Summary: Olfactory information in the brain is unrelated to perception in the early stages of processing, but when perception occurred later, unpleasant odors were processed faster than pleasant odors.
Source: University of Tokyo
Does the smell of a warm cup of coffee help you start the day off right? Or can’t you stand the strong, heady stuff?
How quickly your brain processes the smell of your morning drink could be related to whether or not you find that smell pleasant, new research suggests.
A team at the University of Tokyo has developed a special device that can accurately and timely emit 10 different scents. The scents were administered to participants who rated their comfort level while wearing non-invasive scalp-recorded electroencephalogram (EEG) caps, which record signals in the brain.
The team was then able to process the EEG data using machine learning-based computational analysis to see for the first time with high temporal resolution when and where the olfactory palette was being processed in the brain.
“We were surprised that we could detect signals from presented odors from very early EEG responses as early as 100 milliseconds after the onset of the odor, suggesting that brain representation of olfactory information is rapid,” said Graduate School PhD student Mugihiko Kato of Agricultural and Life Sciences at the University of Tokyo.
The brain’s detection of the odor occurred before the odor was consciously perceived by the participant, which happened several hundred milliseconds later.
“Our study showed that different aspects of perception, specifically olfactory fear, unpleasantness, and quality, arose through differential spatial and temporal cortical processing,” Kato said.
“The representation of unpleasantness in the brain arose earlier than pleasantness and perceived quality,” said Project Associate Professor Masako Okamoto, also of the Graduate School of Agricultural and Life Sciences.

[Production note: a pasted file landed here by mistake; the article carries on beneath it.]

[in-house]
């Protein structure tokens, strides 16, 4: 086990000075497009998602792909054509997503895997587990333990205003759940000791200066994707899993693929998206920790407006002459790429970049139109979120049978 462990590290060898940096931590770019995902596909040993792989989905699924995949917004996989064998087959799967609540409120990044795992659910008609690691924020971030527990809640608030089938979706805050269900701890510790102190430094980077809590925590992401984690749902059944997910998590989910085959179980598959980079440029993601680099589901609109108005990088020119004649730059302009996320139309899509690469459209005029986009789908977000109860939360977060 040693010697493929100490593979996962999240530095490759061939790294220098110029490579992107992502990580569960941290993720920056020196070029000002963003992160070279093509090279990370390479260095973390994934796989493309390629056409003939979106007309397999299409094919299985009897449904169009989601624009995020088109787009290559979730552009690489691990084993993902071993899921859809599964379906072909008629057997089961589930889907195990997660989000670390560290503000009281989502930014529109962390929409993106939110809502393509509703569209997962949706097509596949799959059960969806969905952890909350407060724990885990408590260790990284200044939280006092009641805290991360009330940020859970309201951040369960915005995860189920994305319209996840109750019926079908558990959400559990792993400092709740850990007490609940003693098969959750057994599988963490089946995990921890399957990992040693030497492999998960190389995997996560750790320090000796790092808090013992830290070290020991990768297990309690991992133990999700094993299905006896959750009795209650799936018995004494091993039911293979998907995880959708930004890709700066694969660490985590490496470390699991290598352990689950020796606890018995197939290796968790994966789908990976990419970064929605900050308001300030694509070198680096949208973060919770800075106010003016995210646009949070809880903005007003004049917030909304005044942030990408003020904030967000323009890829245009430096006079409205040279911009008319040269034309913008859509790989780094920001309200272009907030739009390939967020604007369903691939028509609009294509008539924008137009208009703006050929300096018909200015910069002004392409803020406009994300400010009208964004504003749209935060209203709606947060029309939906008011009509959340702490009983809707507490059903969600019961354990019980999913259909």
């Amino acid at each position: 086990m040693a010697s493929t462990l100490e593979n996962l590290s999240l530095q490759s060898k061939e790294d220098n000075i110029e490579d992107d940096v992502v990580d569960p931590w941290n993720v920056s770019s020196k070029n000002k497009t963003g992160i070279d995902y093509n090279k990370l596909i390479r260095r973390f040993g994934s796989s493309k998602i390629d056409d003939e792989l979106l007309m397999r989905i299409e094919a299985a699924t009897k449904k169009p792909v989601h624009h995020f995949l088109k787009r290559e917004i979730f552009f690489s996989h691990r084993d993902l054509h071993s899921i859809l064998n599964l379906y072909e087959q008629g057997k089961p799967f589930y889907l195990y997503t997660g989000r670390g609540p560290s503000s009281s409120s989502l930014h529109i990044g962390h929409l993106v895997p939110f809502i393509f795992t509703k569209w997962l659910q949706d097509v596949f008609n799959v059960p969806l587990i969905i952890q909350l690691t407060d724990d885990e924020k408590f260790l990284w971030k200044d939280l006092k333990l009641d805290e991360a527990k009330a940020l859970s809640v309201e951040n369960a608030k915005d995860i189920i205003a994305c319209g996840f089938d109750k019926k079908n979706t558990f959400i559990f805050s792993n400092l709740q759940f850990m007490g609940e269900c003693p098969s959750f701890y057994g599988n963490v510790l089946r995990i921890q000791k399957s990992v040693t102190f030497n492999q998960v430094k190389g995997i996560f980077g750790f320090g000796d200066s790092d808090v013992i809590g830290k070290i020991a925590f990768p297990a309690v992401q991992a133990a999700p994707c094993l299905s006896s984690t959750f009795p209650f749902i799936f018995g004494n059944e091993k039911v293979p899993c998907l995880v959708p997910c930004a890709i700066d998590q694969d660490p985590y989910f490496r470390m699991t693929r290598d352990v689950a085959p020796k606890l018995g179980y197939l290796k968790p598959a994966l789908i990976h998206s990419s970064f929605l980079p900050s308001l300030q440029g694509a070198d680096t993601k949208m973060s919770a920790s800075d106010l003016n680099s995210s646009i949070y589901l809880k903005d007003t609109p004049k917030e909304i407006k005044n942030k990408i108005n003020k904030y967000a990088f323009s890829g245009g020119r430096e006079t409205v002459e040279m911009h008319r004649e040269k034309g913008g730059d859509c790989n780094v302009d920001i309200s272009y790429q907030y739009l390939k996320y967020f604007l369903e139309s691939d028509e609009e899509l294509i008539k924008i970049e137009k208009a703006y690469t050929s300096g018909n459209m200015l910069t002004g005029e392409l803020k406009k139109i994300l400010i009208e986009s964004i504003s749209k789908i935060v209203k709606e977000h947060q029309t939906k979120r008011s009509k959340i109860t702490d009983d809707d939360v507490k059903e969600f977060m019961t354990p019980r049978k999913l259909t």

When unpleasant odors (such as foul and rancid odors) were administered, the participants’ brains could distinguish them from neutral or pleasant odors as little as 300 milliseconds after onset.
However, representation of pleasant odors (such as floral and fruity odors) in the brain did not occur until 500 milliseconds, around the same time that the quality of the odor was also being represented. Then, from 600 to 850 milliseconds after the onset of smell, significant areas of the brain involved in emotional, semantic (language), and memory processing became most involved.
The earlier perception of unpleasant odors can be an early warning system against possible dangers.
“The way each sensory system recruits the central nervous system differs depending on the sensory modality (smell, light, sound, taste, pressure and temperature). Elucidating when and where in the brain olfactory (smell) perception arises helps us understand how the olfactory system works,” said Okamoto.
“We also believe that our study has broader methodological implications. For example, it was not known that an EEG recorded from the scalp would allow us to assess the representation of odors from periods as short as 100 milliseconds.”